After an epic fall storm in late October, I was finding it a bit difficult to locate some good November turns without driving to Mt Hood. The snow gauge at the Hoodoo weather stataion, however, was reading 15 inches – all fresh snow from the recent storm, as the 28 inches from late October had completely melted out a few weeks prior. I met Todd in the parking lot at 7:30 am and we shouldered the packs and started skinning. For the first 30 minutes or so, the weather was nice and the sun’s soft rays were shining on the upper mountain. Three Fingered Jack to the north flirted with the clouds…..
Soon, the fog moved in and visibility became poorer. The skin up went smoothly, and in places the powder was pretty deep due to wind transport. Since the front side of the mountain had been hit hard the day before, we ventured out to the backside and made some tracks in the Crater Bowl where nobody had been. The first run down was nice – the snow was light and I didn’t hit bottom. The lighting however, was pretty poor and didn’t work well for snapping photos. After about 500 feet of nice turns, we stopped due to the dense salal brush…
After trying to skin across the mountain, we re-routed back up the crater bowl due to ease of skinning. Skinning up through the trees was peaceful and serene, with the fresh snow, light winds and cold temps. It was a good feeling to be back out in winter again. Here’s a pic looking back at our skin track…
Back at the top, we strapped in and made one more run down through the trees. The feeling of the fresh snow on my face turn after turn was great! Once at the bottom of the treeline, we again threw on the skins and headed back to the top. Visibility was pretty bad as we descended the ridge to the left of the main bowl. The snow was quite good however, given the minimal base, and we made powder turns all the way back to the pickup. Once back in the parking lot, we had some food and washed things down with an IPA. After beers, Todd and I bode farewell and I thought about visiting Tombstone Pass on the way home. The snow had been good, but I was looking for a bit more, given we didn’t get any good riding pictures because of the fog. The snow at Tombstone was only about 12 inches, so I decided to head on down the road. I did stop and take a few photos though of the South Santiam River, which made my trip complete.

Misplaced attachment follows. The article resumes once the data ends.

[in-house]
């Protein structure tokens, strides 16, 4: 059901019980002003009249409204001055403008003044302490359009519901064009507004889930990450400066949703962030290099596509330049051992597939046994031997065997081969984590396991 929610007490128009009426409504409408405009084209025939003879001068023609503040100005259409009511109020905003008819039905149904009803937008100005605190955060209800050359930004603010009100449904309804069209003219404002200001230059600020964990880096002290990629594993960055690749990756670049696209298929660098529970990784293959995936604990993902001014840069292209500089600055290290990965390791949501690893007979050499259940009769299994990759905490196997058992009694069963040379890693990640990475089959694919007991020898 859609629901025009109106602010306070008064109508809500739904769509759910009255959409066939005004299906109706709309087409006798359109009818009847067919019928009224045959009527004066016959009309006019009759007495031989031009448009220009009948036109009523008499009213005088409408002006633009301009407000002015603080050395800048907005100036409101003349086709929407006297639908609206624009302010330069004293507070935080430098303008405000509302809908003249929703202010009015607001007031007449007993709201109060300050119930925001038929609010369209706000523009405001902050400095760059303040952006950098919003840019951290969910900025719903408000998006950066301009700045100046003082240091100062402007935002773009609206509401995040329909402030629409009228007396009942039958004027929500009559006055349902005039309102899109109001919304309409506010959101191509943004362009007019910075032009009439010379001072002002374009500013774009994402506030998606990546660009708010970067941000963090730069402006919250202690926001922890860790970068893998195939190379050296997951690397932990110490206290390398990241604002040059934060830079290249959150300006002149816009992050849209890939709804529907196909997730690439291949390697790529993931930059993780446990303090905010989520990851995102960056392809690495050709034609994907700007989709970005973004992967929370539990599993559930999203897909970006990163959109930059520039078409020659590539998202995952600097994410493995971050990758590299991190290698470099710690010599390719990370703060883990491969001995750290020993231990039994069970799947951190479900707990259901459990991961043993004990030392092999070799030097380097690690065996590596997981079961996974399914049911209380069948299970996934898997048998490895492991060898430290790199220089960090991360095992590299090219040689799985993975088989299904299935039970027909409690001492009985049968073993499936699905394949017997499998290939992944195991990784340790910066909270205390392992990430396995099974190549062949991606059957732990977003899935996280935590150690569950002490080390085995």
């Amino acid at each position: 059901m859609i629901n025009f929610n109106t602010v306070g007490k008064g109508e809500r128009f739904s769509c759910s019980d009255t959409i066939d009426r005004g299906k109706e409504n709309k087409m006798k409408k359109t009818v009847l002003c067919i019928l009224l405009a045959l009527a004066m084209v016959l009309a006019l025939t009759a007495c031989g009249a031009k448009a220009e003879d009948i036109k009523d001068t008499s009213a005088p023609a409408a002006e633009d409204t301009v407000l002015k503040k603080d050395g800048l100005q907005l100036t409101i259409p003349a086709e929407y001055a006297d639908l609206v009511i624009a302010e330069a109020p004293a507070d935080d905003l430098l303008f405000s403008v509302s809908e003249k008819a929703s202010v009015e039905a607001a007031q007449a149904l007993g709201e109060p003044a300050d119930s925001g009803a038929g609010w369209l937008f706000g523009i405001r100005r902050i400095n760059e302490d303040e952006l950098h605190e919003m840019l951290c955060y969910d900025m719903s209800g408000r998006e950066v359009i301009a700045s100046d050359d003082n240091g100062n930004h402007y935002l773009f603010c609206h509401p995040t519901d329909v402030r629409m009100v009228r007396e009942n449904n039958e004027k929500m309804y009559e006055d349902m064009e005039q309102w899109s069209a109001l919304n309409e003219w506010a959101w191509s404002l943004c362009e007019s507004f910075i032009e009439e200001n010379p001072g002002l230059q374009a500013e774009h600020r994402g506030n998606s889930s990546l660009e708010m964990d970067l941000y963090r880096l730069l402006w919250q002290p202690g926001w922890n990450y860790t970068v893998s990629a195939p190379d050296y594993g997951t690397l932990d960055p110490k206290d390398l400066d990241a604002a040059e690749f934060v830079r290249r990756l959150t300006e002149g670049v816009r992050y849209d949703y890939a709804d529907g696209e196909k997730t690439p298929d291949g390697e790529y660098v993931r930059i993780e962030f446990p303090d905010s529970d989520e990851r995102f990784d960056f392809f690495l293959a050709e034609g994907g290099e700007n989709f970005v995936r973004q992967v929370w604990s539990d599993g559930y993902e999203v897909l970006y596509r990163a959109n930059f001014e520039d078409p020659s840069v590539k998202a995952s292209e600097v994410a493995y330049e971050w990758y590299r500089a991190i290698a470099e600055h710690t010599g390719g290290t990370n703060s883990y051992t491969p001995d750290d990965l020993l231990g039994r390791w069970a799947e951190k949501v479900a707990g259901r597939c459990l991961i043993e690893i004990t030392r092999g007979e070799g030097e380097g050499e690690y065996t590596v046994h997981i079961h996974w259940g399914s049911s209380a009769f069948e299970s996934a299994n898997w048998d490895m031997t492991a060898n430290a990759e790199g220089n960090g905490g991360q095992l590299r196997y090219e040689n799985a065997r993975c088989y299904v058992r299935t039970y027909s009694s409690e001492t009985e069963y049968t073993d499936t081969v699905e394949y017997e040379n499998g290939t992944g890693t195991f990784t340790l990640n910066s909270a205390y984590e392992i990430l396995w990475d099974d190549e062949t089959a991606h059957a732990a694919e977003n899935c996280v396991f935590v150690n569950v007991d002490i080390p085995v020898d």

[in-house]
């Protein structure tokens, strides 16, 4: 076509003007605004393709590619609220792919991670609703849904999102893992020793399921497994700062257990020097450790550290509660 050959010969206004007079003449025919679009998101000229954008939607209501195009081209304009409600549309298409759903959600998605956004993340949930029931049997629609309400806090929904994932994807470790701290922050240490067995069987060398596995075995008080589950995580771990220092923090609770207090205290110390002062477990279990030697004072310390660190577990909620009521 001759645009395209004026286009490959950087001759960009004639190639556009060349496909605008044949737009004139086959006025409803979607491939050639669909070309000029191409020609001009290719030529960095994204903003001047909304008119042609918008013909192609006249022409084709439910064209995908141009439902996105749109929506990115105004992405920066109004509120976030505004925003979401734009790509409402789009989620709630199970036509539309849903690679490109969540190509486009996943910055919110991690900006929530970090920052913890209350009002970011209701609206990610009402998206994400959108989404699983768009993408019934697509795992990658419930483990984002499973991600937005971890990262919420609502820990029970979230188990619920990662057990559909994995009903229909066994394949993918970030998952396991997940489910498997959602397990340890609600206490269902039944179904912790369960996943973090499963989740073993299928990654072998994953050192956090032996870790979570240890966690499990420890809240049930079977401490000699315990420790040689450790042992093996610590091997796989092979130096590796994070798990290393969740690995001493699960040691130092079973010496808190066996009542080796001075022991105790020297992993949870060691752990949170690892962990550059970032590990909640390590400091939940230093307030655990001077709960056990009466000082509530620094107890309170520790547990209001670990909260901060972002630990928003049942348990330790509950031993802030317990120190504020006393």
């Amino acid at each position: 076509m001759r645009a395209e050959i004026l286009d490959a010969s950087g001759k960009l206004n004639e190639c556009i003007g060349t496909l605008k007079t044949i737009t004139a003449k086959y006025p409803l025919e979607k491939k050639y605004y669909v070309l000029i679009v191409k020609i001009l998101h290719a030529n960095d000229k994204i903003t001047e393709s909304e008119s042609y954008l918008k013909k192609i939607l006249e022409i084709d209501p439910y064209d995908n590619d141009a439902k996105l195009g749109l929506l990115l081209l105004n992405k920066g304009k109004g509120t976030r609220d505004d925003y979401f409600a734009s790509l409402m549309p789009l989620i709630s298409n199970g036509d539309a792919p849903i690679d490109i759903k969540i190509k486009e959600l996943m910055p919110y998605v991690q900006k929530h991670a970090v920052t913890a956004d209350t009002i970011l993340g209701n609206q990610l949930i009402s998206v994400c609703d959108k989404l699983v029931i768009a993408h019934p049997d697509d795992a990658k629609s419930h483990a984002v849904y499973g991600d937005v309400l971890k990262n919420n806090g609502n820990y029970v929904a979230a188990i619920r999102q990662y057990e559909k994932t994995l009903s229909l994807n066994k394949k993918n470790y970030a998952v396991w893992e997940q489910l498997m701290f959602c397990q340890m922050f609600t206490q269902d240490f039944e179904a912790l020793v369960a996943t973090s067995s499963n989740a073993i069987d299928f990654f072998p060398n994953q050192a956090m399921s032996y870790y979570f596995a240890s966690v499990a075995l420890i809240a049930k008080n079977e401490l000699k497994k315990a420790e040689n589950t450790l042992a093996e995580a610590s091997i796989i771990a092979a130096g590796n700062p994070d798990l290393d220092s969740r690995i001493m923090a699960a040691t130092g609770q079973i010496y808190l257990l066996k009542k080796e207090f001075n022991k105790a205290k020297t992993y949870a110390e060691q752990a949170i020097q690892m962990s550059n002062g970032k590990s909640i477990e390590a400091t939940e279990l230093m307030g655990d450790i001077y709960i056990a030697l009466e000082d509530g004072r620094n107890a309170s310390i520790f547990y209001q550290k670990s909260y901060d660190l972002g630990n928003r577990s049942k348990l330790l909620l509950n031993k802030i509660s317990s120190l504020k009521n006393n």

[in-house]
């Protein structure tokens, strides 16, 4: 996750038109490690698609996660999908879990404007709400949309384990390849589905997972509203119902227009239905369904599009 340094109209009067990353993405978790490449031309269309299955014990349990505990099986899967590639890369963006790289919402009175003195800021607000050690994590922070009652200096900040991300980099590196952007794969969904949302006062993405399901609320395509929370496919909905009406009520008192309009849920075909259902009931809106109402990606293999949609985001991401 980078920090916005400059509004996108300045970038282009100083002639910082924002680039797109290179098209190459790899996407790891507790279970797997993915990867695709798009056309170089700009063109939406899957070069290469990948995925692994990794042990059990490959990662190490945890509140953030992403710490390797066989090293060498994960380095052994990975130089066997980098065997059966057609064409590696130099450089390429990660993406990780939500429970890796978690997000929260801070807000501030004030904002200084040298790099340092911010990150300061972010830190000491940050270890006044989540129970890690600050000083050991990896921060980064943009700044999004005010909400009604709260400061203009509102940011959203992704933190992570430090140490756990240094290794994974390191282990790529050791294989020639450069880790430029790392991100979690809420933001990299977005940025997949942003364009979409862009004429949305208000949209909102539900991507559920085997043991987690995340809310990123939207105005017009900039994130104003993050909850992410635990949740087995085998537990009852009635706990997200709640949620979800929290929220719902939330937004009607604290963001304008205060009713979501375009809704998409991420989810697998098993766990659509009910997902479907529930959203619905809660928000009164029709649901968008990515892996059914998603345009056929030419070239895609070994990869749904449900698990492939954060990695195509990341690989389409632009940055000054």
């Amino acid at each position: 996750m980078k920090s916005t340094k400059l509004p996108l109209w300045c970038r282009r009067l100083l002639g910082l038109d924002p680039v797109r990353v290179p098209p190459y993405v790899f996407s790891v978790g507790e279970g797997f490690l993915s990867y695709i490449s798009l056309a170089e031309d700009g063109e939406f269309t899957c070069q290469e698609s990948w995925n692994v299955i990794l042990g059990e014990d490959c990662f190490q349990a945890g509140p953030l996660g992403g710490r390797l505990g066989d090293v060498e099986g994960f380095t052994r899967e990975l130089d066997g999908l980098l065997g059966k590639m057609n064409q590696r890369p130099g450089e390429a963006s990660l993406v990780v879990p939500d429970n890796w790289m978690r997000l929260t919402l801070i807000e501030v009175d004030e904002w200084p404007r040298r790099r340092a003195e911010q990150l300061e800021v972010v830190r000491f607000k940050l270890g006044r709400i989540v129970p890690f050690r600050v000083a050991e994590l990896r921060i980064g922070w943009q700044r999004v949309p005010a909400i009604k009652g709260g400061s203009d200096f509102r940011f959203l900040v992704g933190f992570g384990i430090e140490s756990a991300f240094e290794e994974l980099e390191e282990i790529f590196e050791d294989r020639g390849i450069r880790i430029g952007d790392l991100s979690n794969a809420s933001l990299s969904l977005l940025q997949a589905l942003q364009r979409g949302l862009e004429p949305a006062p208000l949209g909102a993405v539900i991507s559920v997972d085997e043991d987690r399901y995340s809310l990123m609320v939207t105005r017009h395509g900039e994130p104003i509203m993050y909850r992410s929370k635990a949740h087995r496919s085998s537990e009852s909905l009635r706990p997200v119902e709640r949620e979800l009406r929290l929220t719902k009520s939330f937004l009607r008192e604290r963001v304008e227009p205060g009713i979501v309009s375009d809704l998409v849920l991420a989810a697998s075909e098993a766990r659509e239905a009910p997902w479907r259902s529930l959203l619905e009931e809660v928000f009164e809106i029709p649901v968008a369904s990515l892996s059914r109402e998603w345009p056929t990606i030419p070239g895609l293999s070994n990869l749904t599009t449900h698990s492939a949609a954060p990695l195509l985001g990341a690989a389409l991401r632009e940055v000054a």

The climb down the bank was near vertical and pretty slippery, but well worth it once I made it. I’d left my tripod at home, so I did the best I could with a ski pole and a rock. The water was a very pretty green color, with the moss a nice shade of green and the rocks glistening in the frothy water. Nobody was around, and again I found myself in a quite peaceful and serene place.
While wallowing around in the brush trying to find a different angle to shoot the cascading water, I stumbled across this log that I thought made an interesting photograph…..
I ended up being more stoked on the shots I got of the river than the splitboarding earlier in the morning! As I worked my way back up to the truck, I thought to myself that the day did indeed turn out great and would be one that I remember for some time to come.